At one time an outbreak of fire in the town was an event which was remembered for years, like the great fire in the Distillery in 1862; the fire at the boarding house in Church Street in 1941 that took 12 lives and the blaze that destroyed Rawson's shoe factory in 1967 that cost the jobs of around 500 workers.
Fortunately, those disastrous fires have not been so common over the past thirty years or more but it was often a relatively minor fire that made an impact on the town; and those can still happen!
One such outbreak occurred at this time of year 96 years ago that few alive today will have even heard about! It occurred in the belfry of St. Joseph's Redemptorist Church at St. Alphonsus Road, on the night of Friday February 20, 1920, during the War of Independence, a time of great trouble for Dundalk. At 10.30 pm. when most of the inhabitants of the monastery would have already retired to their beds, a Mrs. Gray of Seatown Pace spotted flames in the church tower. She raised the alarm and, within minutes fire-fighters from all over the town, including a unit from the nearby Military Barracks, were on the scene. It was feared that the church would be destroyed, if not the entire monastery complex, but heroic efforts by the many volunteers confined the damage to the belfry. One volunteer entered the tower by a narrow stone stairway and played a hose on the beam supporting the carillon of twelve bells, saving them from crashing to the church floor many feet below. The clock, chime and bells were badly damaged and the carillon of bells had to be recast, reducing their number to the present ten musical chimes.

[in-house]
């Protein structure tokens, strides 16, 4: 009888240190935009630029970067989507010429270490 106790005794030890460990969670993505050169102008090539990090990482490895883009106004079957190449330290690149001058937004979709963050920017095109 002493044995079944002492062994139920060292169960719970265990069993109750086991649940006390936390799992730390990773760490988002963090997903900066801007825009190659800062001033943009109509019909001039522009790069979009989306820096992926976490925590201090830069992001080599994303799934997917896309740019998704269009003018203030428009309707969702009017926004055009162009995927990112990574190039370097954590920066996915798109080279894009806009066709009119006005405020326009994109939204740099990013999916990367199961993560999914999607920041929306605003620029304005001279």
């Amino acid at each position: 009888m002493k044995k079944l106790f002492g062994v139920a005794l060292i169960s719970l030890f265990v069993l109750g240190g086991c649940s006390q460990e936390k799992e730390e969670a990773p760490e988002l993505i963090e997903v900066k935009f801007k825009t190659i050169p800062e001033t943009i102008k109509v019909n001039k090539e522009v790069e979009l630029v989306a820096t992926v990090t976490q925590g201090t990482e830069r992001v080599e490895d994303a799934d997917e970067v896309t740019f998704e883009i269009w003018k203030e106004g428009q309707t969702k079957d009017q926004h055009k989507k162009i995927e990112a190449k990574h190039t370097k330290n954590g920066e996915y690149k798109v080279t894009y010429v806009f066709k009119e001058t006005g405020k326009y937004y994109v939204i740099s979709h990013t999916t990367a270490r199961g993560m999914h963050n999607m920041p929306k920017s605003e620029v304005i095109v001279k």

The successful fire fighting efforts were celebrated by an unusual event for times. The rector Fr. James McCann, con-celebrated Mass on the High Altar with his confrères, commencing at 4 am., for a packed congregation of exhausted fire-fighters and well wishers.
The above picture is a rare old photograph of British soldiers from the Dundalk Military Barrack using the hand-pump to draw water from the Rampart River to fight the fire in St. Joseph's Church in 1920.
The photograph came, through a friend, originally from Jimmy Bellew, printer, Park Street, whose father Michael had worked for many years as a linotype operator with the Dundalk Democrat in Earl Street, until his sudden death in January 1953. Michael's son Tom was a leading public representative in Dundalk in the latter part of the last century; he was elected Dail Deputy for Louth in 1982, a member of the Louth County and Dundalk Urban Councils until his sudden death in 1995 and had been Chairman of both bodies (on three occasions of the Dundalk Council).
Jimmy tells me that the photograph was taken by John Little, a very accomplished journalist who was the Belfast Telegraph correspondent in Dundalk at the time and had an office in Park Street. He was a son-in-law of Angela Mathews who was head of the Cumann na mBan in Dundalk at the time of the 1916 Rising.
The photograph was taken in McAllister’s pork dealers' yard at St. Alphonsus Road, beside the Redemptorist Church and Monastery.)